Web Master: Visual Planets          Updated March 2012 by Dawn Mandle
  Photo by: Beverly Tharp  
  "Bassist Chuck Metcalf plays his instrument with the facility of a guitarist."  
  --Le Soleil, 5/9/80, Dakar, Senegal, Africa  
IN MEMORIAM: Charles [Chuck] A. Metcalf
January 8th 1931 - January 11th 2012
May You Rest In Peace Loved By Those You Touched

The following is a tribute from one of Chuck's closest friends:

I met Chuck at a session in 1983, and we worked together constantly after that until he left Seattle at the end of 1995. We stayed close right up through last month.

Chuck was a most generous spirit, certainly to me in a thousand ways, but I saw it all the time with others as well. He always went to everybody’s gigs, kept up with all the new cats in town, played sessions in his free time (not a lot of bass players, especially great ones, do this-think of how many times your sessions have died for lack of a bass player!), and in general was the kind of guy who maintained and created connections. A real community builder. And he supported all kinds of improvised music, including stuff that was controversial, cutting-edge, out of the box. He never sent out a dismissive or exclusionary vibe, except perhaps in the direction of the electric bass ("I don’t play guitar," I heard him say once to somebody who asked him to "bring his electric" to a gig). He heard what musicians could do rather than what they couldn’t do.

Also a magnificent tune-writer. We did two CD’s in the early 90's (Elsie Street and Help is Coming), and between them there were about 20 originals, almost all gems. It’s unfortunate that his stuff never made it to fake books. I think his best work, especially Elsie Street, Forget Me Not, and Old Fashioned Love, among others, belongs in the same company with classics by Monk, Wayne, Joe, you name it. I still play these tunes, and they stand up next to anything and everything. If anyone wants charts, I’m happy to share them. His very last tune, with the foreboding title "Endgame," needs to be played and heard.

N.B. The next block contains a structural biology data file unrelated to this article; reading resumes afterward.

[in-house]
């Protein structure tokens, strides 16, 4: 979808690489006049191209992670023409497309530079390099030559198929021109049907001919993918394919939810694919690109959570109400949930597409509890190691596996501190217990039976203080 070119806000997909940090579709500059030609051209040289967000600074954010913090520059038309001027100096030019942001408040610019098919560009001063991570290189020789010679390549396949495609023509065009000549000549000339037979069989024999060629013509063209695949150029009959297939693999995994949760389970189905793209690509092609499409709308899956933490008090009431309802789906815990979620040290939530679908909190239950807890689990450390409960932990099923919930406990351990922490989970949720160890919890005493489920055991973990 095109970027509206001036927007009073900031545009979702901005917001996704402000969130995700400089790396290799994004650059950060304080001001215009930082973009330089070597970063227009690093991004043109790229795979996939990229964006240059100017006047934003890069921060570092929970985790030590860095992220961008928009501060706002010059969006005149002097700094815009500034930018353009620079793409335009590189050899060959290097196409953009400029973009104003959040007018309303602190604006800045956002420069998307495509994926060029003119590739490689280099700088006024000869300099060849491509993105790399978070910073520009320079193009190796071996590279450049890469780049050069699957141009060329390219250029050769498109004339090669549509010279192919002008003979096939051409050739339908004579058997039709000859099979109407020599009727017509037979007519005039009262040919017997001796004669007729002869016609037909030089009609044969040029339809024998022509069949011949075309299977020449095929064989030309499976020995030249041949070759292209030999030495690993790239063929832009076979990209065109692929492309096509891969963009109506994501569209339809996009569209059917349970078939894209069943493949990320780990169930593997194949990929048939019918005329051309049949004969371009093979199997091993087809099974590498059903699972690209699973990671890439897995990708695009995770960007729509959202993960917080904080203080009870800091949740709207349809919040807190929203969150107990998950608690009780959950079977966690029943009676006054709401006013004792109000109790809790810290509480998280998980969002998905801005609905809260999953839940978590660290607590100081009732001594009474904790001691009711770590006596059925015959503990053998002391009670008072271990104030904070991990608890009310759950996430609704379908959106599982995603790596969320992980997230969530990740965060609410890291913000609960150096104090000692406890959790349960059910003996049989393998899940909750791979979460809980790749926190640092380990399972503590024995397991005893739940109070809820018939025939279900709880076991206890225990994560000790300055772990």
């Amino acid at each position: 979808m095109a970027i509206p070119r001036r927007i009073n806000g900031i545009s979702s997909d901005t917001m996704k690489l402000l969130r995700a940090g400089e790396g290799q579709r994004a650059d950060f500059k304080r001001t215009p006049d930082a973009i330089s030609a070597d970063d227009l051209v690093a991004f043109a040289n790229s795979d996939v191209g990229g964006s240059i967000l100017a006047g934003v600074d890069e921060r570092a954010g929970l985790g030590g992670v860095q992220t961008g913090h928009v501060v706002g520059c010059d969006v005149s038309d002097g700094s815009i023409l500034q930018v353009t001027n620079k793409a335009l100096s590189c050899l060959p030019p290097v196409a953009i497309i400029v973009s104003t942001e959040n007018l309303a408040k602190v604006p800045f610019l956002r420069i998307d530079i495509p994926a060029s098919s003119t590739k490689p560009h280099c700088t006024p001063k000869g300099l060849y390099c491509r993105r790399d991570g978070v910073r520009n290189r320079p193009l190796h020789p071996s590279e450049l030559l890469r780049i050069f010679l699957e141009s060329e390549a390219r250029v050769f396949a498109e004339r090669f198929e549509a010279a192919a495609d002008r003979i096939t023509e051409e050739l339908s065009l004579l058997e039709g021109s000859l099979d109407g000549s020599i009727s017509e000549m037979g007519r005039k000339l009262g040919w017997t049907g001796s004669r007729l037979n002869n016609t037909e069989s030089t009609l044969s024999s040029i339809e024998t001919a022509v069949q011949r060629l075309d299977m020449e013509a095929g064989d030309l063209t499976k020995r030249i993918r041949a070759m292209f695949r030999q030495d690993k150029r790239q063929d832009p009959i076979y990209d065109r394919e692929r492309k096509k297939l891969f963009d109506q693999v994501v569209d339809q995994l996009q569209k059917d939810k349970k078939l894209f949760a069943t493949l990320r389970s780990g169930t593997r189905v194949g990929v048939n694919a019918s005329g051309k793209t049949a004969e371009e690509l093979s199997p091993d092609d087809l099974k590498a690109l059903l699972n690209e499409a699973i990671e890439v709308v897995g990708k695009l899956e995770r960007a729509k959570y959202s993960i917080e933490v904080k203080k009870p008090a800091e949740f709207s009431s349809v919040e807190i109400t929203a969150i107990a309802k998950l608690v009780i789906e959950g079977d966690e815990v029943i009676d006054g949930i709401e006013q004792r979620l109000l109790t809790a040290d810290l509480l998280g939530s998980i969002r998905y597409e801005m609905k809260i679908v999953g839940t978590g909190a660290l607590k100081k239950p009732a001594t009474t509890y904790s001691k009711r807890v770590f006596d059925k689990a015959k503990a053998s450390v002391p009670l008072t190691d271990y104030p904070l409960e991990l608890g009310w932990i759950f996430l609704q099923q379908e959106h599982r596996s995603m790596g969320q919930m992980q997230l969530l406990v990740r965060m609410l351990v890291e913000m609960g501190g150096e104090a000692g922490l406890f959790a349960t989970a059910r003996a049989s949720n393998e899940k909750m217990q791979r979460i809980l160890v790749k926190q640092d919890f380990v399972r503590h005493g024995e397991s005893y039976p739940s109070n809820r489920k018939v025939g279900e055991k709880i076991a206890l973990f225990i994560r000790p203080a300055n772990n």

Chuck was also a terrific writer, someone who couldn’t stop churning out words. This in fact was, at certain times over the past 30 years, as much the basis of our friendship as was music. He had his early book (late 70's?), written with Walt Tianen, exploring the analogy between chromatic theory in art and in music. The back cover to the Help Is Coming CD had a psychedelic representation of the idea. His explication in the book is very stimulating, and it’s a concept that deserves much more attention. More recently he produced a book with a title something like "Complete Chromatic Catalog," a music theory tome, which extended and applied some of the ideas from the first book. And then finally he finished, just weeks before he died, his "Jazz Harmony from the Bottom Up," which is an outstandingly clear and wise book on harmony for bass players. As with his tunes, these things have never been published, though I’m thinking of making a serious effort with that last book.

He didn’t confine himself, however, to writing about music. He was always sending me long essays on a variety of topics, most often what might be called "social engineering." He was fascinated by politics, on all levels from the politics of jazz to things on a national and international level. Several of his essays were on environmental and ecological issues. Truly a flexible and astute intellect. And the writing was elegant and thoughtful-he didn’t dash anything off.